The Cyclades Feature
Traditional Festivals in the Cyclades
All over Greece, villages, towns, and cities have traditional celebrations that vary from joyous to deeply serious, and the Cyclades are no exception. In Tinos town, the healing icon from Panayia Evangelistria church is paraded with much pomp on Annunciation Day, March 25, and especially Dormition Day, August 15. As it is carried on poles over the heads of the faithful, cures are effected, and religious emotion runs high. On July 23, in honor of St. Pelagia, the icon is paraded from Kechrovouni Nunnery, and afterward the festivities continue long into the night, with music and fireworks. More down to earth is the Tinos International Literary Festival, bringing writers from around the world for three days of readings and performances in locations around the island at the end of July (www.tinoslitfestival.com).
If you're on Santorini on July 20, you can partake in the celebration of St. Elias's name day, when a traditional pea-and-onion soup is served, followed by walnut and honey desserts and folk dancing.
Naxos has its share of festivals to discover and enjoy. Naxos town celebrates the Dionysia festival during the first week of August, with concerts, costumed folk dancers, and free food and wine in the square. During Carnival, preceding Lent, "bell wearers" take to the streets in Apeiranthos and Filoti, running from house to house making as much noise as possible with strings of bells tied around their waists. They're a disconcerting sight in their hooded cloaks, as they escort a man dressed as a woman from house to house to collect eggs. In Apeiranthos, villagers square off in rhyming-verse contests: on the last Sunday of Lent, the paliomaskari, their faces blackened, challenge each other in improvising kotsakia (satirical couplets). On July 14, Ayios Nikodemos Day is celebrated in Chora with a procession of the patron saint's icon through town, but the Dormition of the Virgin on August 15 is, after Easter and Christmas, the festival most widely celebrated, especially in Sangri, Filoti (where festivities take place on August 4), and Apeiranthos.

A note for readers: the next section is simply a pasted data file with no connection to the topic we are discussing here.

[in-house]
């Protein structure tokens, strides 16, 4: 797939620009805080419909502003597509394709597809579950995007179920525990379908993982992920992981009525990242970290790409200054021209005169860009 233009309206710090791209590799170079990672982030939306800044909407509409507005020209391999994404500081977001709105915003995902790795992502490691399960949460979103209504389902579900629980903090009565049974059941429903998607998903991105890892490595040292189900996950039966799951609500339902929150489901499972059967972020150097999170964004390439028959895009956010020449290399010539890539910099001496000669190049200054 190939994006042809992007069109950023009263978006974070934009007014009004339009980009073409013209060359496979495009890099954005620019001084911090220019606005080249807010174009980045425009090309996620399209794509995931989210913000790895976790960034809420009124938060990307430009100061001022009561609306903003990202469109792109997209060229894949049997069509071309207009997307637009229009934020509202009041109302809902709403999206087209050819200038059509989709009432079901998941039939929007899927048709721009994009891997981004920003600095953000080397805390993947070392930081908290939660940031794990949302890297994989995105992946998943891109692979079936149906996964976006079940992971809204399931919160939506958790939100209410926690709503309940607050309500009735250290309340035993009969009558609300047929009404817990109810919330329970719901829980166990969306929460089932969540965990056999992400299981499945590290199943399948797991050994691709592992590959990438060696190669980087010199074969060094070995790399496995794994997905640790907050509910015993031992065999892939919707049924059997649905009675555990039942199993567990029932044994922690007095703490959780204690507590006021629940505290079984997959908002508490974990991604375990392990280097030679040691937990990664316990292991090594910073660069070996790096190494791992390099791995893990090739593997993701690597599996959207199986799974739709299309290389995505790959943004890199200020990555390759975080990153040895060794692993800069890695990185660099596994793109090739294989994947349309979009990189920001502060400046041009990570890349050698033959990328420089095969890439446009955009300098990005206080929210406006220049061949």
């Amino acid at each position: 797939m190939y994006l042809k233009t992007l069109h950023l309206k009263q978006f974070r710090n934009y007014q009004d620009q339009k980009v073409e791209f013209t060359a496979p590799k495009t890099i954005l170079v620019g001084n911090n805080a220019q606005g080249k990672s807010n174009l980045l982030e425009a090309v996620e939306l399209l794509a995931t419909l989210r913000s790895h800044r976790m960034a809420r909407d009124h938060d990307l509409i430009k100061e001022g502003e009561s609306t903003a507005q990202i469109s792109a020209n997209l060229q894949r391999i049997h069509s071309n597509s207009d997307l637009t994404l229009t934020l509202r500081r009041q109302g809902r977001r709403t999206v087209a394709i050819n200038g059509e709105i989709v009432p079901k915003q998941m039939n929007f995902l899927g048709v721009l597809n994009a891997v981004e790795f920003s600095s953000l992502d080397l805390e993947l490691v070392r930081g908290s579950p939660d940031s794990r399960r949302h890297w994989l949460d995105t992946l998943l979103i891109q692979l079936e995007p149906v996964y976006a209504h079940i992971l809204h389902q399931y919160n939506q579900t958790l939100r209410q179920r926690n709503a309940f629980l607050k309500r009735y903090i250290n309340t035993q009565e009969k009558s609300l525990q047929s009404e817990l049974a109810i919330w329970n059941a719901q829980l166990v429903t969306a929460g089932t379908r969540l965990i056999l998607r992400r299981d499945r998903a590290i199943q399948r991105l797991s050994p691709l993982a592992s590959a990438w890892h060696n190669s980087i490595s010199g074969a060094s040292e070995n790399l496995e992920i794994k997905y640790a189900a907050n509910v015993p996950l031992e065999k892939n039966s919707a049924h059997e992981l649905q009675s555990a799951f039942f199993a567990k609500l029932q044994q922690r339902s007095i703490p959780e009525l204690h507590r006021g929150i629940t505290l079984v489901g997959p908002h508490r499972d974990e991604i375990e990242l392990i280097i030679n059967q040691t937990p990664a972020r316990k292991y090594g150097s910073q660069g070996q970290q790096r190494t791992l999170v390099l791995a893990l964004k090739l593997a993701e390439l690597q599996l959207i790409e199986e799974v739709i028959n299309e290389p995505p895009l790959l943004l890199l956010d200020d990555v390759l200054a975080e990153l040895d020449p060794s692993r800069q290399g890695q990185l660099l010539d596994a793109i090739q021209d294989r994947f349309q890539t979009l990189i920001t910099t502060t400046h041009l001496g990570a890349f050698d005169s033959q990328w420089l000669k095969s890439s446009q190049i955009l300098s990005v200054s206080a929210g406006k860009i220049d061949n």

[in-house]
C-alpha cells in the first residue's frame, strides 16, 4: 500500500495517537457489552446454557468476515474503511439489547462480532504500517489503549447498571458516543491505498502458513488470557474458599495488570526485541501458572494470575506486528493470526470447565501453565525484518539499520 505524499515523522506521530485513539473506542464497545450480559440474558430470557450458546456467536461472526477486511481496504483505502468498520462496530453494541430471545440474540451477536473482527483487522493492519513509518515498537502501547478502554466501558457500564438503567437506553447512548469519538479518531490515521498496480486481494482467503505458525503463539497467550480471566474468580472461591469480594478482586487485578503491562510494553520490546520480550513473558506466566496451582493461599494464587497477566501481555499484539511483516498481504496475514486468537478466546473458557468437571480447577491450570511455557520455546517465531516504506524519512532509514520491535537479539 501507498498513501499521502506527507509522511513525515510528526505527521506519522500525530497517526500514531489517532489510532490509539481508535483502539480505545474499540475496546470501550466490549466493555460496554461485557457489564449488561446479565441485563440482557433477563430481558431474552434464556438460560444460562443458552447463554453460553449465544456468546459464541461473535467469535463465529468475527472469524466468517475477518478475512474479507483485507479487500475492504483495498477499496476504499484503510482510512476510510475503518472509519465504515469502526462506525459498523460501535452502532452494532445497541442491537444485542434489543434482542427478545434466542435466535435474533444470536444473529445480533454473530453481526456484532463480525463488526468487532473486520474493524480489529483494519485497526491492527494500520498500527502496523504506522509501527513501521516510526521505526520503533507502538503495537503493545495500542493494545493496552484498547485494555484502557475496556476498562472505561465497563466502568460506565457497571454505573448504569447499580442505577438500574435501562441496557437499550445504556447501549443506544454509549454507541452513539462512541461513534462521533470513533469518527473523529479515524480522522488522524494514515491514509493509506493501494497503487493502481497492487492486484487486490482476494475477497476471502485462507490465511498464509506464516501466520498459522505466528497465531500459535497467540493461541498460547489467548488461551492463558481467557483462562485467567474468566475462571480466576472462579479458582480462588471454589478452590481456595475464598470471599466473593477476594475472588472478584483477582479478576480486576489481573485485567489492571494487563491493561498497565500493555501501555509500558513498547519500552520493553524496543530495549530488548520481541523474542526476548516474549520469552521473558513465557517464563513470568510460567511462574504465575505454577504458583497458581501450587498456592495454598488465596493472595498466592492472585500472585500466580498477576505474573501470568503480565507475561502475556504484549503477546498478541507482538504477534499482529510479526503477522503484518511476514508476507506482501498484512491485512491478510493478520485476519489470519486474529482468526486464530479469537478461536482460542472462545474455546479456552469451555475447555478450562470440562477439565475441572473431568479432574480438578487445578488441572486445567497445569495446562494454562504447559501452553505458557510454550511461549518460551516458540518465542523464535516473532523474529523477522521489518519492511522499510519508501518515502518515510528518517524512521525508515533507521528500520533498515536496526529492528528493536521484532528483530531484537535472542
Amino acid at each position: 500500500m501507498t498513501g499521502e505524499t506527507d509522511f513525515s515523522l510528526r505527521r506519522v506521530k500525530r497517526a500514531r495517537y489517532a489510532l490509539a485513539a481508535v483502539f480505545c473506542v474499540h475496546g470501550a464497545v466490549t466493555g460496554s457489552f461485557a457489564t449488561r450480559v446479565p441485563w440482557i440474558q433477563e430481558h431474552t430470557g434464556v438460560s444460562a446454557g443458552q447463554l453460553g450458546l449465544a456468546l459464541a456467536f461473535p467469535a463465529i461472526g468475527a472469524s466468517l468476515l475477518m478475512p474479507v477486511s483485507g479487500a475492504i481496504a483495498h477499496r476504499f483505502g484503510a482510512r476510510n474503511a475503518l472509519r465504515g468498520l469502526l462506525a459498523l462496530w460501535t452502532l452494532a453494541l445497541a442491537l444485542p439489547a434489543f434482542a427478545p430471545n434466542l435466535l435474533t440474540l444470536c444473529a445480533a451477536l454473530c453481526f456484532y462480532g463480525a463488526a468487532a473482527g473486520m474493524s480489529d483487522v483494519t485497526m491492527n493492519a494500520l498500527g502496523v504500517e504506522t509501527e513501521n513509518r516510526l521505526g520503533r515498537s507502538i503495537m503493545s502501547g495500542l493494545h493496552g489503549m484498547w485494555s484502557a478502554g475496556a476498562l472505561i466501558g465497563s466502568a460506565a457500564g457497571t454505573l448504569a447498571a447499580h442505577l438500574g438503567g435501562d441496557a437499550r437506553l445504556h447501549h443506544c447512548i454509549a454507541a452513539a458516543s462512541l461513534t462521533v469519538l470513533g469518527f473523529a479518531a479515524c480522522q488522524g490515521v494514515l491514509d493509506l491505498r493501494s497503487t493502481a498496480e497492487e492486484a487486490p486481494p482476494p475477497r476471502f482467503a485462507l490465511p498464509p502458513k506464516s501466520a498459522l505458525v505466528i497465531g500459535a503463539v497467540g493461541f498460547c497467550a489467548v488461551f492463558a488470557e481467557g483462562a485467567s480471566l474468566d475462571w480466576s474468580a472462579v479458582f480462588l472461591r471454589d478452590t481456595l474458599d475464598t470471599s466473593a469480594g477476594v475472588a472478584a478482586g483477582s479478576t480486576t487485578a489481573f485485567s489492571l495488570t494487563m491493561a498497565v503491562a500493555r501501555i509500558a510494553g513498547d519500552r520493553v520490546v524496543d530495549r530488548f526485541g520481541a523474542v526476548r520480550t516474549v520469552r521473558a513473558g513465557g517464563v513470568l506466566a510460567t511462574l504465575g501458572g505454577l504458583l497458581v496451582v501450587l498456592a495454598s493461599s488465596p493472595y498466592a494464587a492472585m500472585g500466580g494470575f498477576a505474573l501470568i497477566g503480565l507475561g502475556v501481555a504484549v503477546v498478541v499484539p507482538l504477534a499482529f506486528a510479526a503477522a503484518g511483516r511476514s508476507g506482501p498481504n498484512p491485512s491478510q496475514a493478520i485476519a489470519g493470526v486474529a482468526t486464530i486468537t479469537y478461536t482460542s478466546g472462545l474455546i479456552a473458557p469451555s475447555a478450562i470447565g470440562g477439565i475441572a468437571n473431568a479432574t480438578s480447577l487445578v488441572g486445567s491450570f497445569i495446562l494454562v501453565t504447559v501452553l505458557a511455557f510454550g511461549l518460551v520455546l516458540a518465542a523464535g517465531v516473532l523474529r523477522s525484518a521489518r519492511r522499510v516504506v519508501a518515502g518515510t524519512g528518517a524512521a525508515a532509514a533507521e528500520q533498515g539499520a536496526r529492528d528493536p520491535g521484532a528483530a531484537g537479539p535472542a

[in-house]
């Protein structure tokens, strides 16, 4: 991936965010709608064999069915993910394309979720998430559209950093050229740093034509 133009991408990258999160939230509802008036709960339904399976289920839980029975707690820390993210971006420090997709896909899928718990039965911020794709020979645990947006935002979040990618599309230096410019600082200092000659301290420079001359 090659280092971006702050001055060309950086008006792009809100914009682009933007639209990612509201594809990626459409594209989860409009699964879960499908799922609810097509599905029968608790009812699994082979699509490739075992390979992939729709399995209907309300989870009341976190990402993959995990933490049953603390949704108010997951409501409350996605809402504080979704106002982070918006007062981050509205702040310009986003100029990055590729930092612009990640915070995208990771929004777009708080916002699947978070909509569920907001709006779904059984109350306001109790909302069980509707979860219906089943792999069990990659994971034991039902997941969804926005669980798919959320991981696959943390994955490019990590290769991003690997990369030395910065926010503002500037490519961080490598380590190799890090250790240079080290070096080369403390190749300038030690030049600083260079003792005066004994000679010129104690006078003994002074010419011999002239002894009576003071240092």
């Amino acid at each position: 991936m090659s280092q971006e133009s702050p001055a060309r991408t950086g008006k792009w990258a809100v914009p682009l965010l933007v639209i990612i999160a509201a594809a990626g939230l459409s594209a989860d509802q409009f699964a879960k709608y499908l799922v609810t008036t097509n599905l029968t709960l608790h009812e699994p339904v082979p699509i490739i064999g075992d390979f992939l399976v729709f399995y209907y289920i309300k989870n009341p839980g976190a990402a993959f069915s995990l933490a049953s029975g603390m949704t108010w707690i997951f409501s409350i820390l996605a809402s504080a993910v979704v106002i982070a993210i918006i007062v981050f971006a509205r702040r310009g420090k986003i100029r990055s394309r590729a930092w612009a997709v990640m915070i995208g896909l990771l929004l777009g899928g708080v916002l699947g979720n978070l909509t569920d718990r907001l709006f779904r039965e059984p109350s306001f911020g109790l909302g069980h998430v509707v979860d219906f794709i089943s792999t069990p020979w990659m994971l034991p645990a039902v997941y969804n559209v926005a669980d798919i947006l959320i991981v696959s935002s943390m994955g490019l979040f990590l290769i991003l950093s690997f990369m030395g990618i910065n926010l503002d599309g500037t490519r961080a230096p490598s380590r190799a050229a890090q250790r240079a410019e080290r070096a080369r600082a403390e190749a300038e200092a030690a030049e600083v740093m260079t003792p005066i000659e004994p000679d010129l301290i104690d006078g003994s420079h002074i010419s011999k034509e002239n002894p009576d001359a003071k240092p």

On Paros each year on August 23, eight days after the huge festival in Parikia at the Church of a Hundred Doors, Naousa celebrates the heroic naval battle against the Turks, with children dressed in native costume, great feasts, and traditional dancing. The day ends with 100 boats illuminated by torches converging on the harbor. On June 2 there is much feasting in Lefkes for the Holy Trinity.
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